hilately · Bicycle Lane System · Martín Azambuja · 2019.

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Gabriel Amijai Benderski Perez and the Uruguayan Graphic Design Archive

Gabriel sent me a link to his amazing Uruguayan Graphic Design Archive, La Patria when I launched Design Reviewed. The content was so amazing, I ended up spending a good hour looking through the content and it has definitely made it to my bookmarks.

Can you give me an introduction to the online archive, archiving is quite time-consuming, what’s your main objectives and inspiration behind the website?

The archive creation process didn’t take place overnight. First, I started visiting our National Library to discover, photograph, and then share on an Instagram account flyers from the late 19th and early 20th centuries. The first image was posted on August 23, 2018.

This decision was made due to my limited knowledge on the matter and the desire to learn about how Uruguayan printers communicated different social events.

I approached the National Library where the following dialogue with a librarian arises:

– Could I please see the ephemeral prints of the collection?

– On what topic?

– All of them.

– How come? Researchers generally come for a particular subject,  architecture, medicine, linguistics, etc.

– I’m interested in studying the layout of flyers, that is, how the printer diagrammed what was a copy into persuasive communication.


The eyes of the librarian had a peculiar astonishment.

Luckily, by chance or causality, a flyer that communicated a lottery whose typesetting was unique appeared. This ephemera was the one that helped to develop a relationship with the National Library and the official.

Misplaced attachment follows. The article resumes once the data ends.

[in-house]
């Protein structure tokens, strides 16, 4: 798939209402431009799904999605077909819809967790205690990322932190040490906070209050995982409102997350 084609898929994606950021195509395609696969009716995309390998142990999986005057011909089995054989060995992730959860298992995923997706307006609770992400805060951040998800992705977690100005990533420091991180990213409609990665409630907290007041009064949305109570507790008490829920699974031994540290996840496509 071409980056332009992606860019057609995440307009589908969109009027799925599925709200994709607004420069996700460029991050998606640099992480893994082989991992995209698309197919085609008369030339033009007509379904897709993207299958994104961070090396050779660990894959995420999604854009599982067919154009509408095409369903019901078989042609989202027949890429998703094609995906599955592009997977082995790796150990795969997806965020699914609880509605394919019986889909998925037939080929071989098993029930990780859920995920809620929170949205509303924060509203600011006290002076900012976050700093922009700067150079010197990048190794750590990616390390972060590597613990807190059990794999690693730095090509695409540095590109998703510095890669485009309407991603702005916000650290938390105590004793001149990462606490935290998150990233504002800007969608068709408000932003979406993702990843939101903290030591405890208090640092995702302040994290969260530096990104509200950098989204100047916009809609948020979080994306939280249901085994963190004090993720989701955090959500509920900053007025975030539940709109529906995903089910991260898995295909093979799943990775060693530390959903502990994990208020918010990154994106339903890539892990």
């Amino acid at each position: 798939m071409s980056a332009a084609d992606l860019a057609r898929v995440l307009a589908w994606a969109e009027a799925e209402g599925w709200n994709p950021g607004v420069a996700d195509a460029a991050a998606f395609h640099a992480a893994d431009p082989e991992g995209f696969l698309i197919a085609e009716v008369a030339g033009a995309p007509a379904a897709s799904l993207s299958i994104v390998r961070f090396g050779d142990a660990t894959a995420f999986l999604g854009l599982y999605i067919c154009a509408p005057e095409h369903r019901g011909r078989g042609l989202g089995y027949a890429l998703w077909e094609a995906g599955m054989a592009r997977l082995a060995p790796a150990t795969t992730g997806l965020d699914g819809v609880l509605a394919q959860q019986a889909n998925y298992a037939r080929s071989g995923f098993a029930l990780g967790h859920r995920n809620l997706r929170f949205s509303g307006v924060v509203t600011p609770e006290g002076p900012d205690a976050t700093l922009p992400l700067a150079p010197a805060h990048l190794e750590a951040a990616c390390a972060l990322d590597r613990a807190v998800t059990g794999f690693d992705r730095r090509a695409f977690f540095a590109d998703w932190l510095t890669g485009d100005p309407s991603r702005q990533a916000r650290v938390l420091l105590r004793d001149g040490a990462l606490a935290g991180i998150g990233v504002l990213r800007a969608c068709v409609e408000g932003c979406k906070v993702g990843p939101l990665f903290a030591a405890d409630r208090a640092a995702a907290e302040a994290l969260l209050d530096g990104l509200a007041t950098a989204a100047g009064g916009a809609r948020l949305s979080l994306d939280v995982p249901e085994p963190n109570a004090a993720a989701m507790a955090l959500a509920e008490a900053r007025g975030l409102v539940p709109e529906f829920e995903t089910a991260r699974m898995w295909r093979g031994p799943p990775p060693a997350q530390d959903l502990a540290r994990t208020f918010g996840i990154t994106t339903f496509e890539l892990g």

1_3. Mil Onzas de Or6 · Circa 1890
Mil Onzas de Or6 · Circa 1890

To compose “MIL ONZAS DE ORO”, a 13 letter headline, it was missing 3 letters which the printer had to figure out how to accomplish the job. The most curious case being the last ‘O’ of oro (gold) which is a 6 with a patch.

The amazement that could be seen in the eyes of the librarian quickly turned into fascination of mine. We knew that there was something here and without a doubt there was much more to discover.

Thanks to this emotional impulse and after accepting that I suffer from self-discrimination, that is, perceiving that Uruguayan design is subordinate to British, German or Japanese design. This feeling happens thanks to the little diffusion that Uruguayan design has. So, to shift my way of thinking, I began to work on the dissemination of autochthonous design to make it occupy its rightful place in my mind.

Then, at the beginning of this year, thanks to the kindness and willingness of Leonardo Haberkorn, a prominent Uruguayan journalist, I was invited to a television program to talk about the project. For almost 20 minutes I had the marvelous pleasure of talking about graphic design to an audience that is used to politics and economics. To appear on National TV was a great motor to make me recognize that the tip of the iceberg is just looming. There is much more to explore, work on and to make the Uruguayans and the world know about the value of local design as a communication channel and its connection with the environment.

A couple of months ago, I decided to name the project instead of using a generic name as Graphic Design Archive of Uruguay as this name could be interpreted as a state agency.

The chosen name is ‘La Patria’. The name is taken from ‘El Altar de la Patria’ (The Altar of the Motherland) an oil painting by Juan Manuel Blanes from 1896 in which Uruguay is represented allegorically as a woman.